5

I (black) reached this position in a game and realised that black's king would be totally exposed if white's bishop decided to take the pawn (1. Bxh6 gxh6).

Is the smart move here for white to sacrifice their bishop and to expose the opponent's king? Or since you can't see that far into the future, maybe it's just worth keeping your piece. What do you think?

[FEN "r2q1rk1/pp2b1p1/3p1nbp/1Np1p1B1/1nP1P3/6PN/PP2QPBP/R4RK1 w Qq - 0 1"]

1.Bxh6 gxh6
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    If the white queen was on e3, so you could capture both pawns for the loss of the bishop, it might be worth it. But there's not really a follow up attack, is there? Nov 1 '21 at 23:56
  • @SteveBennett I think the sac still fails due to the zwichenzug ...Ng4 if white's queen were on e3. But then again, all of this is purely hypothetical.
    – Scounged
    Nov 2 '21 at 3:27
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    As a kid in one of my first tournaments I lost a game in which I sacrificed a piece against my opponent's long castled king, and a spectator told me afterwards "first get all your pieces involved, then sacrifice." Here your rooks, Nb5, Bg2 are all far away (and even Nh3 and Qe2 have no way to get closer to the king) so you haven't even started getting pieces involved in an attack, you're just giving away a piece. Nov 2 '21 at 7:55
  • Is this a game you played or are you asking SE for advice on a game that's still happening? The latter seems like cheating.
    – user253751
    Nov 2 '21 at 10:55
  • chess.com says that this move changes position from equal to -4. The suggested move is simply capturing the knight. Nov 2 '21 at 12:40
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The sacrifice makes very little sense here. A weakness is only a weakness if it can be exploited, and in this case white won't really have anything substantial to go on after giving up the bishop. But why can I be so certain that white won't have any good follow-ups, even if I don't consider all possibilities? What aspects of the position make it clear to me that white will not be able to exploit black's "vulnerable" king?

If we look a bit more concretely at the position after Bxh6, gxh6, what do we find? We find an entire army of black pieces, all of them ready to leap into the defense of their king! In particular, the knight on f6 and the bishop on g6 are at least as good as a pair of pawns when it comes to shielding black's king from direct attacks, so it doesn't really matter that black's pawn cover isn't that great. Also worth noting is the rook on f8, which can be placed on f7, providing even more defense for black's king.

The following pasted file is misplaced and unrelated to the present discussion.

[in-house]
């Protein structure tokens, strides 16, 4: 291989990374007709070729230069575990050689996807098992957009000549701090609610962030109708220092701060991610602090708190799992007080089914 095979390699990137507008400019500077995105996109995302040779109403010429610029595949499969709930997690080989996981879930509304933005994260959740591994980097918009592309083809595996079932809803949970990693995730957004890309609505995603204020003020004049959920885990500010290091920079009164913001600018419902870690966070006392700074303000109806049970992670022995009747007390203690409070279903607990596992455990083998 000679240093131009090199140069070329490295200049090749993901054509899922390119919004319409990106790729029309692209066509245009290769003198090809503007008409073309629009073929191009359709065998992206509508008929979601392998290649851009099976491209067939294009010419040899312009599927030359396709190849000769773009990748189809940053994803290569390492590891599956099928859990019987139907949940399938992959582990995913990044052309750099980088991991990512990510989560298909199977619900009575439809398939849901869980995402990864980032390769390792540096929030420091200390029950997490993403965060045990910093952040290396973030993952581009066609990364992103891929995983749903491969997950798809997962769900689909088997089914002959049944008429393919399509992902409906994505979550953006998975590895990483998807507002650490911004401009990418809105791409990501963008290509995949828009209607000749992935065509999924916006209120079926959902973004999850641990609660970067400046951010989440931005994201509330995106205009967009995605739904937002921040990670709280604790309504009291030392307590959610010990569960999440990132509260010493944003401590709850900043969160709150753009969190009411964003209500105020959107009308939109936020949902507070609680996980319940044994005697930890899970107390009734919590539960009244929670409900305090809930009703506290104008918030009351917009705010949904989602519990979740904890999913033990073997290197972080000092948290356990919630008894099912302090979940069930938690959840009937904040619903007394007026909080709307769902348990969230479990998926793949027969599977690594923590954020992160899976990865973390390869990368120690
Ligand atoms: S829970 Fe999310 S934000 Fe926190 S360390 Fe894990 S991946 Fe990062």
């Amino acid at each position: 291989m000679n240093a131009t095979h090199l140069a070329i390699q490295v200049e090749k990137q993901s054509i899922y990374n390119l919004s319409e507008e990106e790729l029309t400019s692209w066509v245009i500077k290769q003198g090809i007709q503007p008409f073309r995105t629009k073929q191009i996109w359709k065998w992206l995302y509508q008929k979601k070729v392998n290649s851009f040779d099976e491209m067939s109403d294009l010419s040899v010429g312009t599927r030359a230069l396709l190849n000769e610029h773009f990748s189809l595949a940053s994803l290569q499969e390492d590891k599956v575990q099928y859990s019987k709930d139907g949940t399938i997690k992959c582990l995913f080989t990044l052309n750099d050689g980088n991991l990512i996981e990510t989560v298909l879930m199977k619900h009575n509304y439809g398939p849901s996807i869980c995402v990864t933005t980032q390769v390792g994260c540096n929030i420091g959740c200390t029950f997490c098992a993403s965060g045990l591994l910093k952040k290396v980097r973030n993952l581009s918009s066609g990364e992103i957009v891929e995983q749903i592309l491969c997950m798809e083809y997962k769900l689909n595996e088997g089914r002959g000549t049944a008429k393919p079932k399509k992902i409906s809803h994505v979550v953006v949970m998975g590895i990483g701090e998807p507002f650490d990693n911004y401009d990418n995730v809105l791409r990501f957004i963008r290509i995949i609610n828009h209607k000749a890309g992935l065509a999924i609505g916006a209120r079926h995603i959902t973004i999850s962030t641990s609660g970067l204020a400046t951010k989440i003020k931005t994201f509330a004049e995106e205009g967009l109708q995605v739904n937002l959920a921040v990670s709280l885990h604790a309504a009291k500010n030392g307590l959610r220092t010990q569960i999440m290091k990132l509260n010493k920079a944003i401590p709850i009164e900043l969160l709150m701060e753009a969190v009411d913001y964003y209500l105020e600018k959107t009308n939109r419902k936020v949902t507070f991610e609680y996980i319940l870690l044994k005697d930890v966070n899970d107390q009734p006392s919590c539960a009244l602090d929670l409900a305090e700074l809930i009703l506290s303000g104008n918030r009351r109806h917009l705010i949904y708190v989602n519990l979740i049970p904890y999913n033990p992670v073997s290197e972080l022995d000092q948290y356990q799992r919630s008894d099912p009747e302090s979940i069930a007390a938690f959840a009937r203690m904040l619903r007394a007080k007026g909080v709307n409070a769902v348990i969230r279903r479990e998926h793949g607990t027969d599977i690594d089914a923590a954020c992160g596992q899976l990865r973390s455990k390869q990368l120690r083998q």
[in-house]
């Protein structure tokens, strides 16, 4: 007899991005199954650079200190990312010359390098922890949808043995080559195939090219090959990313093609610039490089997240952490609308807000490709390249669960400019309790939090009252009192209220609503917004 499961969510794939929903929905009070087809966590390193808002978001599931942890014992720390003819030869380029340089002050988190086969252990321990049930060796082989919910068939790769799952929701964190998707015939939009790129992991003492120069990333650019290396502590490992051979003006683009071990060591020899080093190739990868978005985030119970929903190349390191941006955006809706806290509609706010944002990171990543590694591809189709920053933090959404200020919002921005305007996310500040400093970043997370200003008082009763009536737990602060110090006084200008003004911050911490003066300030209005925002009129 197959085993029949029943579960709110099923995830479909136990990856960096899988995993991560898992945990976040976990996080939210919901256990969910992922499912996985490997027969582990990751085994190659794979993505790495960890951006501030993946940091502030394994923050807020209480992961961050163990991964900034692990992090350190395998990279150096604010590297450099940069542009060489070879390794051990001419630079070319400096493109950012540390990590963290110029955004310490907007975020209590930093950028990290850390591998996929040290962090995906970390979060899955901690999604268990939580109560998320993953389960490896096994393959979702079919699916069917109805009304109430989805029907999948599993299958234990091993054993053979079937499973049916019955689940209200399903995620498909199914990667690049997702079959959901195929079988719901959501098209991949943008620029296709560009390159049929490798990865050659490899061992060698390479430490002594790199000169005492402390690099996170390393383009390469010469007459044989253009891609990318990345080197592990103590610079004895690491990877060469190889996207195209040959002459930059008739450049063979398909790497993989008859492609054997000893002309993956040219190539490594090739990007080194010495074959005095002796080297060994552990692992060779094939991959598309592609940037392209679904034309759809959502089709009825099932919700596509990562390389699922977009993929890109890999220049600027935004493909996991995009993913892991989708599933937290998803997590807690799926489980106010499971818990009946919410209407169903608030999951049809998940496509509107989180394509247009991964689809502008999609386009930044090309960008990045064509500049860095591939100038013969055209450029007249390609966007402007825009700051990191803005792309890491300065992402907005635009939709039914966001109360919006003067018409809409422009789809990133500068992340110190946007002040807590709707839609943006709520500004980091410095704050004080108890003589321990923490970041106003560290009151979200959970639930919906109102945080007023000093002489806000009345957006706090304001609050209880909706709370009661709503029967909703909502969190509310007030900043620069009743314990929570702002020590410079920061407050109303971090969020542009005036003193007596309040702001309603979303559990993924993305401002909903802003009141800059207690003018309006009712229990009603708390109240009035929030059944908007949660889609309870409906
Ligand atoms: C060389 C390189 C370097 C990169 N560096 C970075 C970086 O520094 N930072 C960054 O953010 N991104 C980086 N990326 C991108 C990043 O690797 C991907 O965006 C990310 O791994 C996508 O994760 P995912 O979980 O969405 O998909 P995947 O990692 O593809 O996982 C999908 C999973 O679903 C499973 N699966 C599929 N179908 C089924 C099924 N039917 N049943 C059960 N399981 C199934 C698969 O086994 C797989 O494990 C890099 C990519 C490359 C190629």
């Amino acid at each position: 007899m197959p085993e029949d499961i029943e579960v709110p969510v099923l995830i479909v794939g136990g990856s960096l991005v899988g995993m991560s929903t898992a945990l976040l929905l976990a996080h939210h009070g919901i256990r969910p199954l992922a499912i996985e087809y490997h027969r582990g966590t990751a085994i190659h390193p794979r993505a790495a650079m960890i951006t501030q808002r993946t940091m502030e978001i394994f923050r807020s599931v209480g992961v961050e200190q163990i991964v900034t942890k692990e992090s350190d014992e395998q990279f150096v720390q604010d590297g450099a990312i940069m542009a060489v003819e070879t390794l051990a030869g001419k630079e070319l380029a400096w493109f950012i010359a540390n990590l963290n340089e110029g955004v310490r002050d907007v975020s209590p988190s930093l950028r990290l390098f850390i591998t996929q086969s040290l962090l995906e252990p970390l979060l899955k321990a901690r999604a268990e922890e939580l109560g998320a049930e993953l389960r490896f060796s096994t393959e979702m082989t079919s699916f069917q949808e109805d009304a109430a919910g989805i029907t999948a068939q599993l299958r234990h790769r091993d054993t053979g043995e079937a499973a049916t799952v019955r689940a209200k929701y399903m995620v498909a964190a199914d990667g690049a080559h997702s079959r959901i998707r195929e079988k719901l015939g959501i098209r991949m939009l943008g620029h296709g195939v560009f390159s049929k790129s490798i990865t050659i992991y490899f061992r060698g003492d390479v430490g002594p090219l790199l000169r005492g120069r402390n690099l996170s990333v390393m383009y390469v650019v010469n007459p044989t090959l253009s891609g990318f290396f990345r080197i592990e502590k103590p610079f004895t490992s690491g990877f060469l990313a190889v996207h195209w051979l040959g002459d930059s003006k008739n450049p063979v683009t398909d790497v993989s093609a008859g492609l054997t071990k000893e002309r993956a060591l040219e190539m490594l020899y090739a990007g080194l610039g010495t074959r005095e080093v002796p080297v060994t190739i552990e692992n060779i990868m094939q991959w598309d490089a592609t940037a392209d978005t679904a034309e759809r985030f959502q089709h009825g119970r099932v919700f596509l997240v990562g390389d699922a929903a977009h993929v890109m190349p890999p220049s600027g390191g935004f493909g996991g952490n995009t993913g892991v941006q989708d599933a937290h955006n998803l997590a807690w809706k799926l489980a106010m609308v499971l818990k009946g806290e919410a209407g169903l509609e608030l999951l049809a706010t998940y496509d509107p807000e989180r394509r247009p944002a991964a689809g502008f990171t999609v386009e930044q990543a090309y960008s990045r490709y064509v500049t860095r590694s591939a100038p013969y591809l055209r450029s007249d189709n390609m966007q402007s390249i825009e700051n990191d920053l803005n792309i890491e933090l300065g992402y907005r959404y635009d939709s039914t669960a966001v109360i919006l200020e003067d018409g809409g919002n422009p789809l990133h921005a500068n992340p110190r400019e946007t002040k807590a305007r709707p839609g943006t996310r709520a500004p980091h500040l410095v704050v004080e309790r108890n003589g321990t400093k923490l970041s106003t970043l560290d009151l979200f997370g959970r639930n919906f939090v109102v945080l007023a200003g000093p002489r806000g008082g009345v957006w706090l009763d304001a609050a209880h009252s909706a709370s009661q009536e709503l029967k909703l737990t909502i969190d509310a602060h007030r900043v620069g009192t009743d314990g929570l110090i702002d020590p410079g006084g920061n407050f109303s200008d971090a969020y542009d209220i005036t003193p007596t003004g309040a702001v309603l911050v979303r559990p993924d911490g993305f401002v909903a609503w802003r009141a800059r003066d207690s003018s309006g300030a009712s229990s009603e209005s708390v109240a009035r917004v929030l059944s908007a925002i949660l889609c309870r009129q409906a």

While it's good that you're aware of the fact that one always has to be careful with allowing this kind of sacrifice around one's own king, this needs to be tempered somewhat. Ask yourself questions like "how will my opponent follow up their sacrifice?", "can the opponent easily open up lines of attack against my king?", "do I have enough defenders around my king?" etc. and you will find it a lot easier to correctly judge whether a piece sacrifice with the goal of initiating a king assault is likely to succeed.

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    I was never concerned about an immediate follow-up, but considering that black would need to continue using those pieces to protect their king, I can't help but feel their attack would be compromised, and they would have trouble using their pieces productively. Wouldn't black's knight and bishop would be out of commission for a chunk of the game? And when they do finally go into play, there is no real defense for the king, which is trouble for when white's queen and rooks are hypothetically in play too. So for sacrificing white's bishop, you are breaking the integrity of black's position. Nov 2 '21 at 6:07
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    @MitchellGraham protect against what? the single pawn remaining still defends against your H3 knight, which is completely stuck, meaning your white bishop is almost completely blocked as well. your rooks are blocked by your own pawns; a frontal assault is completly off the table in this position. any attack you have will come from the side, which your opponent has covered. the knight and bishop can move freely. the only frontal attack you have is a pawn storm, and if you are going to do that, why not sac a pawn instead of a bishop?